Lightweight, Atom-based Windows 8 tablet-laptop convertible gets amazing battery life
After my middling feelings about Acer's Iconia W700, the Iconia W510 comes as a nice surprise. It's in roughly the same vein as the HP Envy X2: a tablet PC that docks into a keyboard, with batteries in both the keyboard and main unit. The Envy is unquestionably the better product, but the W510 should not be dismissed out of hand. It's worth a close look.
The W510 packs an Atom Z2760 processor (1.5GHz, burstable to 1.8GHz) in a 1.27-pound chassis, sporting a 10.1-inch 1366 by 768 display. The Pro version of the W510 has a few differences: Windows 8 Professional instead of the consumer edition of Windows 8, along with a stylus and a two-year warranty (instead of one year).
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Even with the keyboard attached, the whole thing weighs no more than 3 pounds, making it a great grab-and-go machine. Also, it doesn't depend solely on the dock for connectivity. Micro USB, Micro HDMI, Micro SD, and a direct charging connector (which uses the same plug that connects to the dock) are all available on the body of the unit. The second battery in the keyboard/dock gives the W510 tremendous battery life. I got 15 and one-half hours in my Netflix battery rundown test.
Apart from adding a keyboard and second battery, the dock provides a full-sized USB port and a sturdy hinge that allows the whole unit to fold open and shut like a regular notebook PC. The dock is made of ABS plastic as opposed to the Envy X2's aluminum, and the dock connector itself looks somewhat cheap -- I've heard it condescendingly referred to as "the taco shell". Also, be forewarned that if you open the laptop too far, the weight of the dock isn't enough to keep the unit upright. That said, you have to open the hinge at a very wide angle before it topples over.
I'm finicky about keyboards, but the one on the W510's dock isn't bad. The keys may be a bit small, but they have a good feel to them, with a spacebar that responds all the way across and not just at the middle. Sadly, the touchpad is subpar. Instead of buttons, there are click zones at the bottom that can be a little hard to feel out at first. Also, the touchpad doesn't support multi-finger gestures. Although you can't disable/enable the touchpad by tapping one of its corners -- something I see in a lot of touchpads these days -- you can disable the touchpad with a function key combination, which is handy if you find yourself using the touchscreen for most things anyway.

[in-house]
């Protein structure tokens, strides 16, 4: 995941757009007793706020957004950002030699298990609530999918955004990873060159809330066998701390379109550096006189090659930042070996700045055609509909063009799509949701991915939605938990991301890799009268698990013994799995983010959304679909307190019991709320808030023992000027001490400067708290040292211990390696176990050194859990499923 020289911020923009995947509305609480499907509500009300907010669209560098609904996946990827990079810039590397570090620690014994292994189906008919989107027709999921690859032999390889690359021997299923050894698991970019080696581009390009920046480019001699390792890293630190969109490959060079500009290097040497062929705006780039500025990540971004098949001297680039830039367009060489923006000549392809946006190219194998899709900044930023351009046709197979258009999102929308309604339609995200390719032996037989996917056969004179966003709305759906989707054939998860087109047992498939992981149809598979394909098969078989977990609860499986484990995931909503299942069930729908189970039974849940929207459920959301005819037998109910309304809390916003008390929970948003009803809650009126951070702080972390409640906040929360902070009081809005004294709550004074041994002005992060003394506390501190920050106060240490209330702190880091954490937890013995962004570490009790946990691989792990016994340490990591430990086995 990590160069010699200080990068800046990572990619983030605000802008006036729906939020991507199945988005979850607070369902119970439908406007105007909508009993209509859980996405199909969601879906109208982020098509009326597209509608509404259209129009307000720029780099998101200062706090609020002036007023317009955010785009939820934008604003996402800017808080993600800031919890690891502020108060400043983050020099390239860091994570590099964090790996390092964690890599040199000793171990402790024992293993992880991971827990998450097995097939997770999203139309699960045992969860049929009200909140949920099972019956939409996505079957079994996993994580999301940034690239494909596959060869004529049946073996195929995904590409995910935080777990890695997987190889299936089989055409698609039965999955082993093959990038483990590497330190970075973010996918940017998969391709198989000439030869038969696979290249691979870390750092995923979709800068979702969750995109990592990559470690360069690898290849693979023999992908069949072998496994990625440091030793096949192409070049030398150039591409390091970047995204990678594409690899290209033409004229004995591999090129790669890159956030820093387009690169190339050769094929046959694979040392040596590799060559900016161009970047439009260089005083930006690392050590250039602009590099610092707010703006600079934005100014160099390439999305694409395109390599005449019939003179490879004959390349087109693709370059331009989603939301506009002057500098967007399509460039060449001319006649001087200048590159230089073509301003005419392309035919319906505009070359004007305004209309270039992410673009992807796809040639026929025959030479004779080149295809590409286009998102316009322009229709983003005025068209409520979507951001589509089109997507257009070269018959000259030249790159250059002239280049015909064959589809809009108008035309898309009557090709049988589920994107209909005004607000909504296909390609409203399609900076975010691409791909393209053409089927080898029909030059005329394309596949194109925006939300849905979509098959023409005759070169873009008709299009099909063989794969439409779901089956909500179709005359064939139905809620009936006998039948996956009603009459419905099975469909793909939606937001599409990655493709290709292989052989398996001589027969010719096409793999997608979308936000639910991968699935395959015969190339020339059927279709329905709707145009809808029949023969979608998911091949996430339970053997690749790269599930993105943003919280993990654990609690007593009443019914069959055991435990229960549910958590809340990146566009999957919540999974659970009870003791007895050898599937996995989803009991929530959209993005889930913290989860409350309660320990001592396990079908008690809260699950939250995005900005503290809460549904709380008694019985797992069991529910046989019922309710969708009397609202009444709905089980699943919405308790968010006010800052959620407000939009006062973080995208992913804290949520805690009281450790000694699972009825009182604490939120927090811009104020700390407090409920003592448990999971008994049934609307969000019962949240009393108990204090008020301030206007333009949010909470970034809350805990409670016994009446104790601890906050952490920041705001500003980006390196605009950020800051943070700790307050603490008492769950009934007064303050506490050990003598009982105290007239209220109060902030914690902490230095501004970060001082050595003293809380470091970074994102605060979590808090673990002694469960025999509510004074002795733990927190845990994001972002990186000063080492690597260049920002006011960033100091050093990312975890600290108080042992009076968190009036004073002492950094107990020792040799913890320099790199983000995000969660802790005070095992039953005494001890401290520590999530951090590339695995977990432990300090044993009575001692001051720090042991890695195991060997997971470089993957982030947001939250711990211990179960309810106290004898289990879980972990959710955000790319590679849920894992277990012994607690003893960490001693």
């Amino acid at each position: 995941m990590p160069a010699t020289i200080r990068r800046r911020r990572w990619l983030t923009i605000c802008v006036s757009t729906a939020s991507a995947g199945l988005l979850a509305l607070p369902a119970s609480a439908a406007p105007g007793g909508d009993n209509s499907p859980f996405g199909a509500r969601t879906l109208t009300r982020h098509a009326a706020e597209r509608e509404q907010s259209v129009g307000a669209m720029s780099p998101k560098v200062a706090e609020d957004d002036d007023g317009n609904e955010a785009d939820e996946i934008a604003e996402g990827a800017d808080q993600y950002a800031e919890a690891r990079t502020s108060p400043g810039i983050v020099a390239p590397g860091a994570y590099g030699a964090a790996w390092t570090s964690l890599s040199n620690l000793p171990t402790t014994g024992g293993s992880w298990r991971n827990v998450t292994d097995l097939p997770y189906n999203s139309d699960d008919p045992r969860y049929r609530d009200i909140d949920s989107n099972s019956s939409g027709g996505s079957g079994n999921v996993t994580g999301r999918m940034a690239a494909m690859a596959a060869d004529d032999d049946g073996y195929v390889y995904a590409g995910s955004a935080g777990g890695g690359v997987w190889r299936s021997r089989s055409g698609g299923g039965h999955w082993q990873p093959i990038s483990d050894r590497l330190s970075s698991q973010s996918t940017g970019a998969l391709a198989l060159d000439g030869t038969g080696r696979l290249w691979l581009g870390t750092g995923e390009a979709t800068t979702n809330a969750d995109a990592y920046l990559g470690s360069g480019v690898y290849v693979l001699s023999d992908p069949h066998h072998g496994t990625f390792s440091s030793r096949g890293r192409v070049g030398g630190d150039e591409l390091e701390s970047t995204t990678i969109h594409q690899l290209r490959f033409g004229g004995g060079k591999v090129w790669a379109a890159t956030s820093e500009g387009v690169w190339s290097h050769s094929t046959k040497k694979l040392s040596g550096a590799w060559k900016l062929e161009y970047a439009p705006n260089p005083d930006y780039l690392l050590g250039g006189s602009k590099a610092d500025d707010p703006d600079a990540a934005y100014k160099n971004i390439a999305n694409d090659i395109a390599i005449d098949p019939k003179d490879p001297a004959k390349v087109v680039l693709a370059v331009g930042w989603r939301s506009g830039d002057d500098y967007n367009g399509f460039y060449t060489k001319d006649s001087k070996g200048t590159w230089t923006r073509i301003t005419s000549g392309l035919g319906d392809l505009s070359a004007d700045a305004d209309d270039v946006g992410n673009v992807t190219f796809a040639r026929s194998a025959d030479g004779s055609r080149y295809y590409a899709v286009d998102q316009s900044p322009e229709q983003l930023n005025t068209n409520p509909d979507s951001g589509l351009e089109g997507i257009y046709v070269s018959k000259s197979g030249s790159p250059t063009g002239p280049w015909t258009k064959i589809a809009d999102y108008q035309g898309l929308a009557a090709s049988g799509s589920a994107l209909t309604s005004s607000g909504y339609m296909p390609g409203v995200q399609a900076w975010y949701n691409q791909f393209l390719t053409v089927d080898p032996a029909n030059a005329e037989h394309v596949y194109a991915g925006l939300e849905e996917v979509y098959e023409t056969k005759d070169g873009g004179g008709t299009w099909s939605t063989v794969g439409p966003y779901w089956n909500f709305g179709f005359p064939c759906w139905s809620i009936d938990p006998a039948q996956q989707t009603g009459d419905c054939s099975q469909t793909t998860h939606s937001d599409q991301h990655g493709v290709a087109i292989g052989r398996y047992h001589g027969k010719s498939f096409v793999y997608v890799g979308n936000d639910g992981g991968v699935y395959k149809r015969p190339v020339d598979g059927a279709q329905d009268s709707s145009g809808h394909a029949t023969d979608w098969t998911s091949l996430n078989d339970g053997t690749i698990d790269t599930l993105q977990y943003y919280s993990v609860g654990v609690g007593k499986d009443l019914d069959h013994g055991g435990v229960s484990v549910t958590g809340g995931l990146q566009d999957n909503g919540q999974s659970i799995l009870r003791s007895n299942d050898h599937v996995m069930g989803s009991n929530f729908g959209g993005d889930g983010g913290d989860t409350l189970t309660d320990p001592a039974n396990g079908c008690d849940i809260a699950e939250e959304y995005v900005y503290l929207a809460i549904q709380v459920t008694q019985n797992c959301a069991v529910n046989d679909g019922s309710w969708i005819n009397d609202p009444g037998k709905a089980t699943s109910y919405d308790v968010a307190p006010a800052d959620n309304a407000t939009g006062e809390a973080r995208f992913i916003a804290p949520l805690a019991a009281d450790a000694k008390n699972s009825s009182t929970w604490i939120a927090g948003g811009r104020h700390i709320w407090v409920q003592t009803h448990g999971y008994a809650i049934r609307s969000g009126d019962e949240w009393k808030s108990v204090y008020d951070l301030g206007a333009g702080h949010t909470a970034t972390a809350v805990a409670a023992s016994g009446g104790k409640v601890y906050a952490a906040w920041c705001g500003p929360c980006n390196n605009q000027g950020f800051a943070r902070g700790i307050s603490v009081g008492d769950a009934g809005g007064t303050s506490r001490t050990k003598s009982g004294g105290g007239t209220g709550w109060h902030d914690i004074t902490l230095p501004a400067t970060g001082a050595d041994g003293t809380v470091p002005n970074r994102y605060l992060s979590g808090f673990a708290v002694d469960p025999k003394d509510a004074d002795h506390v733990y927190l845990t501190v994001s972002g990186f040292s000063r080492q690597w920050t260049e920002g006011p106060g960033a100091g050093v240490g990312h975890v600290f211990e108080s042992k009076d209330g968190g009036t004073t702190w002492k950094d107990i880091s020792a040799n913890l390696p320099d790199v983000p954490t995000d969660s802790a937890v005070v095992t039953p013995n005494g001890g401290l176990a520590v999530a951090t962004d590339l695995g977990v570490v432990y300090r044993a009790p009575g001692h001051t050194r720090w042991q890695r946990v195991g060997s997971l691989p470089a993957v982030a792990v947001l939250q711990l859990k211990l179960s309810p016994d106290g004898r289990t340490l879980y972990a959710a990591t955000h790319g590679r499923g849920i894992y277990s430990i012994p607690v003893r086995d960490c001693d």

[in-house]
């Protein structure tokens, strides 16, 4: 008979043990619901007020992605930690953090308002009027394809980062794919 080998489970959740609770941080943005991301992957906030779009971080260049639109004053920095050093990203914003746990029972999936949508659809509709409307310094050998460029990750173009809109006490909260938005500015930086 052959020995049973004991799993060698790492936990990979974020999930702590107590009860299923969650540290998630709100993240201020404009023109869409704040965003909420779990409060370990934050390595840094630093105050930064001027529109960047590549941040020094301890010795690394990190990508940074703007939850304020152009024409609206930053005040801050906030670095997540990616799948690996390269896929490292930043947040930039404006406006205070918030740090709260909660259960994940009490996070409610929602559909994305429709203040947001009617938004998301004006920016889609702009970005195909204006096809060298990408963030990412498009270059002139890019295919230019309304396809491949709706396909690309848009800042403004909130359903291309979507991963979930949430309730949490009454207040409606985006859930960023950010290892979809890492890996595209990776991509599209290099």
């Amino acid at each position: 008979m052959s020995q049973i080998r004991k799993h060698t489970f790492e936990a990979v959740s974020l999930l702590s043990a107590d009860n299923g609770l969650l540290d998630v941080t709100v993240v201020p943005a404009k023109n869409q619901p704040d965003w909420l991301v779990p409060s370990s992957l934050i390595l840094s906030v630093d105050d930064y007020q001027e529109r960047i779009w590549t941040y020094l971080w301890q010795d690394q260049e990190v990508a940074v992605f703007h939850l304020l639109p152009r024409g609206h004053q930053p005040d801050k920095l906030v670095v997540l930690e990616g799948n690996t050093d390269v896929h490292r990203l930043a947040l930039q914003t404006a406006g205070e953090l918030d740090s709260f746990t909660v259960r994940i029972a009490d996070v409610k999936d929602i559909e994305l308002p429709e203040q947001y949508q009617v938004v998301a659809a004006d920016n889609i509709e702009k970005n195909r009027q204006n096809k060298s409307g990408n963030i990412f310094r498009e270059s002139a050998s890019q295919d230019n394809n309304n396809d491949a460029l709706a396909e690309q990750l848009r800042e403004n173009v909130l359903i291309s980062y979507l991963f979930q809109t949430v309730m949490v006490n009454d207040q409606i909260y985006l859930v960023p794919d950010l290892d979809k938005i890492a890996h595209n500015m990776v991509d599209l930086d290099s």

As with the other Acer notebooks I've looked at, the W510 features the company's Live Updater technology, which downloaded and applied a system BIOS update and a number of driver fixes in the time I was using it. All were applied without trouble. I did notice one peculiar problem involving the keyboard, which I'd expected to be fixed with an update: the Ctrl-Home and Ctrl-End keystrokes do not seem to work properly. They work fine if you use an external keyboard, but not with the dock keyboard. (Acer is aware of the problem.)
Ordinarily, I wouldn't choose Acer's Iconia W510 over the HP Envy. The Envy is better built, and though battery life isn't as good, it's still great (11 hours 15 minutes in my Netflix test). But if the price is right, the W510 is a worthy alternative.
This article, "Review: Acer Iconia W510 just keeps going and going," was originally published at InfoWorld.com. Follow the latest developments in computer hardware and mobile technology at InfoWorld.com. For the latest business technology news, followInfoWorld.com on Twitter.
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This story, "Acer Iconia W510 review: It just keeps going and going" was originally published by InfoWorld.
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